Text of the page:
Numerous studies find a positive relationship between cognitive ability, IQ as measured in childhood or youth, and subsequent survival. Explanations range from the idea that low ability is an indicator of adverse systemic events in early life to the idea that high cognitive functioning is required continuously to maintain health and reduce threats to survival. The Wisconsin Longitudinal Study (WLS) has followed a large cohort of Wisconsin high school seniors from ages 18 to 69. As expected, in the WLS survival varies positively with adolescent IQ. However, rank in high school class accounts completely for the relationship between IQ and survival, and it has a much larger effect on survival. These findings suggest that cognitive functioning improves survival by promoting behaviours that boost health status, minimize exposure to known risks and optimize returns to health producing inputs, and that such behaviours are firmly in place by late adolescence.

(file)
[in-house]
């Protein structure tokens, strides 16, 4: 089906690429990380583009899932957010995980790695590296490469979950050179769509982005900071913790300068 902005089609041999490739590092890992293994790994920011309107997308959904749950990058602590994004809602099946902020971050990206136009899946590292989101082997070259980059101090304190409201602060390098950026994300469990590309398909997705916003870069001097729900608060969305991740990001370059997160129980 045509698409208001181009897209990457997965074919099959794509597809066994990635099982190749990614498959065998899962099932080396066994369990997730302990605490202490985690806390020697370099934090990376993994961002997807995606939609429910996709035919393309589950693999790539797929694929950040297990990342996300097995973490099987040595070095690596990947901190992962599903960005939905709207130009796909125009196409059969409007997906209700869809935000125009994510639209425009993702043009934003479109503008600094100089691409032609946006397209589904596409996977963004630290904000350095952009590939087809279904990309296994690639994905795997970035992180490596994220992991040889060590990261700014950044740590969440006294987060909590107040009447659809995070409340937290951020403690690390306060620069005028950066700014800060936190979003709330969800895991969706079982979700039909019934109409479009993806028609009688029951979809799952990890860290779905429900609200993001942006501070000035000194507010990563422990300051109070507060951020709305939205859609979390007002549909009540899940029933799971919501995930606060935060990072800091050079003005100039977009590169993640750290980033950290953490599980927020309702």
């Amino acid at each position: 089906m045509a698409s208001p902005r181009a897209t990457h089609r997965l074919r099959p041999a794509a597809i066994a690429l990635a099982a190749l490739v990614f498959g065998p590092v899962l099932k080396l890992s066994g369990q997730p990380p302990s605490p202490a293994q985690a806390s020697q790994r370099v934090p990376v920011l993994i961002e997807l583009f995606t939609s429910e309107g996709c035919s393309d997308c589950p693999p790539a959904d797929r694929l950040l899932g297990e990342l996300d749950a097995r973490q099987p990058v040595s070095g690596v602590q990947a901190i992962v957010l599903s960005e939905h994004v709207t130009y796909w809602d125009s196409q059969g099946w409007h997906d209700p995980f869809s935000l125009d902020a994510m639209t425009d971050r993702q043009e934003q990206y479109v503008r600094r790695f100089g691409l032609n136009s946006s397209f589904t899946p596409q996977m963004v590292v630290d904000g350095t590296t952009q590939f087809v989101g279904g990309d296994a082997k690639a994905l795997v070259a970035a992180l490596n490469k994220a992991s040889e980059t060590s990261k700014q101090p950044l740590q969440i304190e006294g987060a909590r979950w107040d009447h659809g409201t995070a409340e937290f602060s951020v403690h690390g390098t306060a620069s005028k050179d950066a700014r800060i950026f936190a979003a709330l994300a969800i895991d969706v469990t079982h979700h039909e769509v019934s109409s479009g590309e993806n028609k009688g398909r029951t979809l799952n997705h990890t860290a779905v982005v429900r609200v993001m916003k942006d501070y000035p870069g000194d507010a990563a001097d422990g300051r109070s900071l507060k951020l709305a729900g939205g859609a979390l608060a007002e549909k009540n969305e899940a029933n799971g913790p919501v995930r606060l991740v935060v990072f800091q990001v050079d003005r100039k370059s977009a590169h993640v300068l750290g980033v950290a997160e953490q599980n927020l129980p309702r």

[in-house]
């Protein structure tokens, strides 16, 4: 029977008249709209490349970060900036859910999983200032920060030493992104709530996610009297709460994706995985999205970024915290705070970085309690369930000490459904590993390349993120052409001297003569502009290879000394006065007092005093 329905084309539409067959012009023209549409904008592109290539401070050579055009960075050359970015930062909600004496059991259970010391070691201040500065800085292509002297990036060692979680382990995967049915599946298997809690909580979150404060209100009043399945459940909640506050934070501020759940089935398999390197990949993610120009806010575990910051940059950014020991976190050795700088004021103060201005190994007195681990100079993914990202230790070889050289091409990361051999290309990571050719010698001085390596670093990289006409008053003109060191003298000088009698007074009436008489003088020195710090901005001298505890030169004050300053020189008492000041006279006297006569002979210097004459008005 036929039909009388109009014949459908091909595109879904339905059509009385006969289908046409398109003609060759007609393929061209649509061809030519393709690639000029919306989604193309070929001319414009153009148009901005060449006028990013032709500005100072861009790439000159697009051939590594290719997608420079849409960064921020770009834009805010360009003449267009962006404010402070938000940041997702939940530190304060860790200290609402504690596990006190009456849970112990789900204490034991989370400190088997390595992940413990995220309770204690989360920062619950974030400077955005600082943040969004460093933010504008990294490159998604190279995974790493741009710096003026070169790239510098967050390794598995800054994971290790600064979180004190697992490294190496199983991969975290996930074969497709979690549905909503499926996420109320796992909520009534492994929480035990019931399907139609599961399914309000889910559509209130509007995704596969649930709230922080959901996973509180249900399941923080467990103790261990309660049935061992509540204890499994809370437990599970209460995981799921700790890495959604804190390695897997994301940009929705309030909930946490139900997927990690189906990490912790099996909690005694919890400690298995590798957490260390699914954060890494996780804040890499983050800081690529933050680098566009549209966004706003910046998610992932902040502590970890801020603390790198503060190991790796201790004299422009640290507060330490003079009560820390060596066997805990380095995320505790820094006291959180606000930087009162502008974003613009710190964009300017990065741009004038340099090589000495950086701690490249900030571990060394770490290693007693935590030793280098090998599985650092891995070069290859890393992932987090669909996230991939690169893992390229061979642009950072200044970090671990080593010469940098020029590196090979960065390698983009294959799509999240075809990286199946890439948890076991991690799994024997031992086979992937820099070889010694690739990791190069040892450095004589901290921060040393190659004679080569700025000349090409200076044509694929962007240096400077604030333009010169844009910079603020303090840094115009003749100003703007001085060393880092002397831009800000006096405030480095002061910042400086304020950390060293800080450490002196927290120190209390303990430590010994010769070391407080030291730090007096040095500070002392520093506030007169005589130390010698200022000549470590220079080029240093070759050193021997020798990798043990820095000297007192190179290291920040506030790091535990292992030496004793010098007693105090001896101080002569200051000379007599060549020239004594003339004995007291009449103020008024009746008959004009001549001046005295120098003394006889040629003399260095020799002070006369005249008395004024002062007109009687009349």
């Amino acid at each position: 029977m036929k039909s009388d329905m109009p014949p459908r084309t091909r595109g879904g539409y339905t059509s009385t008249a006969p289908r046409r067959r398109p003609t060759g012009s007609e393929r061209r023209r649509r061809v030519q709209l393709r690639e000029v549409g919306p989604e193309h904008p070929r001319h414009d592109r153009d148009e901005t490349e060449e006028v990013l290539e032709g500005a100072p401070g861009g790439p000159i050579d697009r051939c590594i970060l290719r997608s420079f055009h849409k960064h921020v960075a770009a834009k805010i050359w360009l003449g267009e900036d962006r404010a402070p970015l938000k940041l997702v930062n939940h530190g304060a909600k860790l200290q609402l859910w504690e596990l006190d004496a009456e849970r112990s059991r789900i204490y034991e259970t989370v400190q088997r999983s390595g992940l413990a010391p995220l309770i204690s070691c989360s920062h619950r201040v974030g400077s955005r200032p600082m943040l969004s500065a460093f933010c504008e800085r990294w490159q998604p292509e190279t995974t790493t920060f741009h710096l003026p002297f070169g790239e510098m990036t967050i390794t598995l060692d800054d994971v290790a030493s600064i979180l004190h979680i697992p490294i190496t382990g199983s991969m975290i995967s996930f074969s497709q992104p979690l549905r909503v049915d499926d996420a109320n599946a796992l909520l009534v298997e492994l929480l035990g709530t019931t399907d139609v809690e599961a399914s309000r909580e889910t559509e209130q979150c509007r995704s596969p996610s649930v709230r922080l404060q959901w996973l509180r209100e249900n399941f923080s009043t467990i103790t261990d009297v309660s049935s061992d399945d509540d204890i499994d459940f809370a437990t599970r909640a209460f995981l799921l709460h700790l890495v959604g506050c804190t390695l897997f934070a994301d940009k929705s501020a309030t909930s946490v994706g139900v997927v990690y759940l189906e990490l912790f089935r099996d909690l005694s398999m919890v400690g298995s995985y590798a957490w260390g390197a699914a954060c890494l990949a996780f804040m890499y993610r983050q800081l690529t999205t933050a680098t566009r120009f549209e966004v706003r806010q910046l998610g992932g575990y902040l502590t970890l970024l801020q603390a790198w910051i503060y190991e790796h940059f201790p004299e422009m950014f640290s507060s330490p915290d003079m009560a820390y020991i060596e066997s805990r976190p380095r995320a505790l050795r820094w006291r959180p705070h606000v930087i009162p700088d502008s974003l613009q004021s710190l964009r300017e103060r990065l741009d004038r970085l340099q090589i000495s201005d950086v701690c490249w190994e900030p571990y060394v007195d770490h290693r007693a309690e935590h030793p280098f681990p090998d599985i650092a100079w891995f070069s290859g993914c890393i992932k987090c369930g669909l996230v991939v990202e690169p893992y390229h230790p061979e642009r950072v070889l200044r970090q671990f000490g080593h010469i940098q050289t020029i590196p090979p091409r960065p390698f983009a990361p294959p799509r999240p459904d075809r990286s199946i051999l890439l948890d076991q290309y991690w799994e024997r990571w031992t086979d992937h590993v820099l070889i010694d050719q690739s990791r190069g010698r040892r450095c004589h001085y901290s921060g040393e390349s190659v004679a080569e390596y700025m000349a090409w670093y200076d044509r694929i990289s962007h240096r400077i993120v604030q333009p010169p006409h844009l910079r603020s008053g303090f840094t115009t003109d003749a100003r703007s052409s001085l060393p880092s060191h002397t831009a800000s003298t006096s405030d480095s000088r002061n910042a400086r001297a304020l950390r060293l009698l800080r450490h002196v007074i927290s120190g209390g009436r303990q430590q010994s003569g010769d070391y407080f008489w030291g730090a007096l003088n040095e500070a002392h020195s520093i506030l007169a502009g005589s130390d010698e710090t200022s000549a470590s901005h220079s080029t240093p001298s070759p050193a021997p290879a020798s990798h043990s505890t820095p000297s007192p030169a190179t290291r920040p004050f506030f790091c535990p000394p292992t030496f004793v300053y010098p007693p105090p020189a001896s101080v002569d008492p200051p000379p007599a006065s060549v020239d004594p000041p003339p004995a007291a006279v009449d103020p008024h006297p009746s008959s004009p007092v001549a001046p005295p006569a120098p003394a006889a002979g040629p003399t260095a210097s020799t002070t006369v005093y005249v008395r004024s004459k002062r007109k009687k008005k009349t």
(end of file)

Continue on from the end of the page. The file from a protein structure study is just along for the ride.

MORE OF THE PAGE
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Hauser, R., Palloni, A. Why Intelligent People Live Longer. Nat Prec (2010). https://doi.org/10.1038/npre.2010.4340.1